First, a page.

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A sense of place

The feel

Email|Print| Text size + By Bella English
Globe Staff / August 28, 2003

Emotionally, Boston is not a touchy-feely kind of place. We're much too reserved for that. But in a tactile sense, Boston can be a touchable city. Whether it's dipping your toes into the cold waters of Wollaston Beach, or sinking your teeth into crunchy cannoli from Mike's Pastry, the area offers pleasures for this most underrated of senses.

Let's start around Fenway Park. Hold a soft bun containing a Fenway Frank in your hands, or wrap your fingers around a cold Sam Adams beer. If you're wicked lucky, you might catch an errant ball hit by Nomar or Manny.

If Fenway Park is the heart of Boston, the Freedom Trail is its soul. Though snobs may scorn it as a tourist attraction, it's a fun introduction to the rich history of the area. Walk the Trail, feeling centuries of history come alive under your feet. The 2-mile red brick line includes 16 historic sites where you can imagine the struggle of the rebels who took on an empire. Recently, audio guides became available ($12-$15 rental at the Visitor Information Center on the Boston Common), explaining each site. Along the way, you can "touch" various parts of history, including statues, plaques, and gravestones honoring the patriots.

While in the Public Garden, stop by and pet the charming bronze reproductions from "Make Way for Ducklings" by sculptor Nancy Schon and the newly restored statue of George Washington atop his steed.

Purists might argue that lobsters are all about tasting, but half the battle is wrestling the succulent beast out of its shell. Holding a lobster is a true New England experience, one that you can have in any seafood restaurant. Wielding the weapon - lobster crackers - is an acquired art. Tip: If it's your first time, do it with someone who will love you even if bits of your lobster end up in his or her eye.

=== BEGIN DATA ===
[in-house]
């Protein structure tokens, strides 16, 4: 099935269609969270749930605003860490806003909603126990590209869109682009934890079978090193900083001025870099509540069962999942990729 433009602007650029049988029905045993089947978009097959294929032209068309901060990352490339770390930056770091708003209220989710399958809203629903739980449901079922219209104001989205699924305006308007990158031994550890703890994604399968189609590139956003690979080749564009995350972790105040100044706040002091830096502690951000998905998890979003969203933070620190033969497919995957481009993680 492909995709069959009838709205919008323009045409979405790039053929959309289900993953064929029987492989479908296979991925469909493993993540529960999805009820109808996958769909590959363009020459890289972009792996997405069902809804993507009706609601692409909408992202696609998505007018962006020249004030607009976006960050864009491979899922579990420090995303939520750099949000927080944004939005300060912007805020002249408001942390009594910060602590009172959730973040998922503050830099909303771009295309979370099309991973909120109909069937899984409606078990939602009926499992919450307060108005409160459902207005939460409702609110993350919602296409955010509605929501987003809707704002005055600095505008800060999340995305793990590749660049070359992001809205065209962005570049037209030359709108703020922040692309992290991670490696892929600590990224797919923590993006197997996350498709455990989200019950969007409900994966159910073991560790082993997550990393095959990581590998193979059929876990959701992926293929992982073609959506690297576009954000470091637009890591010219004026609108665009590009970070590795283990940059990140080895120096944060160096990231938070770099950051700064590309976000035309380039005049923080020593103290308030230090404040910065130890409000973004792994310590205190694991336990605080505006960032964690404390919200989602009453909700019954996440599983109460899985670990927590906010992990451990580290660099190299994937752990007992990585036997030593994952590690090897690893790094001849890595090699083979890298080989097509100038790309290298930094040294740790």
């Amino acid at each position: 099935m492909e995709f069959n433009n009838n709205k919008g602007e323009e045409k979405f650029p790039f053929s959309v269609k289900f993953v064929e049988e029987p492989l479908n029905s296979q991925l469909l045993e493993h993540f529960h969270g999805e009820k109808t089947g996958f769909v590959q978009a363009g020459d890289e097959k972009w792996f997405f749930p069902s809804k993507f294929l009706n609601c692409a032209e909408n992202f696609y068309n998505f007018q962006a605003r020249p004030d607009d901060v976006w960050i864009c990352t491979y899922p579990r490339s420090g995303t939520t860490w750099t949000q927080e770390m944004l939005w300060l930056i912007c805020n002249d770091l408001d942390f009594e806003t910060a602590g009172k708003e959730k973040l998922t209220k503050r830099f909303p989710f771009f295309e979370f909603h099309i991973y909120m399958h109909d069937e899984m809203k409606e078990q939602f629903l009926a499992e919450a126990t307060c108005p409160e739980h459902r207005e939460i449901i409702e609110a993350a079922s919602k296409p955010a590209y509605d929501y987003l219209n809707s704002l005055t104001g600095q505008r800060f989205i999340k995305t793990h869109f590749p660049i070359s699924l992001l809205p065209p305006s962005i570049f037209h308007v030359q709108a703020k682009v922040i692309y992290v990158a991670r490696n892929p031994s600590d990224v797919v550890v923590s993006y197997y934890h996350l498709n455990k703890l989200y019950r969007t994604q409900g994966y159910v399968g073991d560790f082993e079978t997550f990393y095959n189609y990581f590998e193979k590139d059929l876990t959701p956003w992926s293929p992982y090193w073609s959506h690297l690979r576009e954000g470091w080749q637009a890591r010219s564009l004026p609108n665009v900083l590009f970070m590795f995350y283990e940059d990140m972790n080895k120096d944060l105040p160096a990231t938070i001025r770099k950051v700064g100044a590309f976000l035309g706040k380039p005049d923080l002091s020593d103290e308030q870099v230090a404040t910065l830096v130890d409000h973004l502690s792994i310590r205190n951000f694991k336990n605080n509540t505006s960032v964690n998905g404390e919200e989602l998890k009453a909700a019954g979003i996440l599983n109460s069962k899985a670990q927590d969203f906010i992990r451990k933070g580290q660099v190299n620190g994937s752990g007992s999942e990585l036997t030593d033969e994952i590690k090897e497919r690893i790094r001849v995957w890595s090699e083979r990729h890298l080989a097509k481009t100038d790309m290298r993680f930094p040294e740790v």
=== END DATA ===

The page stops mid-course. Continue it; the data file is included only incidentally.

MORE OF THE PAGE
Boston is also Dunkin' Donuts territory, with corporate headquarters in Randolph, Dunkin' Donuts University in Braintree, and a store on nearly every corner. Pick up an original and dunk it into a cup of coffee for a real Boston moment. You can get a similar taste/touch sensation plucking hot fried clams from their cartons at Woodman's in Essex or hoisting a two-fisted roast beef sandwich from Kelly's on Revere Beach Parkway.

The Boston area beaches are hardly Sanibel or Captiva islands off Florida, known for their stellar shells, but when you get tired of sitting on your beach blanket, get up and let your feet feel sand beneath them. Who knows what you might find? (Let's hope it's not a dirty diaper.)

The "hands-on" offerings at the New England Aquarium, the Children's Museum, and the Museum of Science are for children of all ages. Picking up starfish and holding baby chicks is fun at any age. The reptiles, we'll leave to the experts.

But the real, honest-to-God end of summer "touch" experience is lifting furniture and the like, as Boston braces itself for its annual college move day. Never mind the trunks. How the heck are you going to fit that mega-keg through the door?

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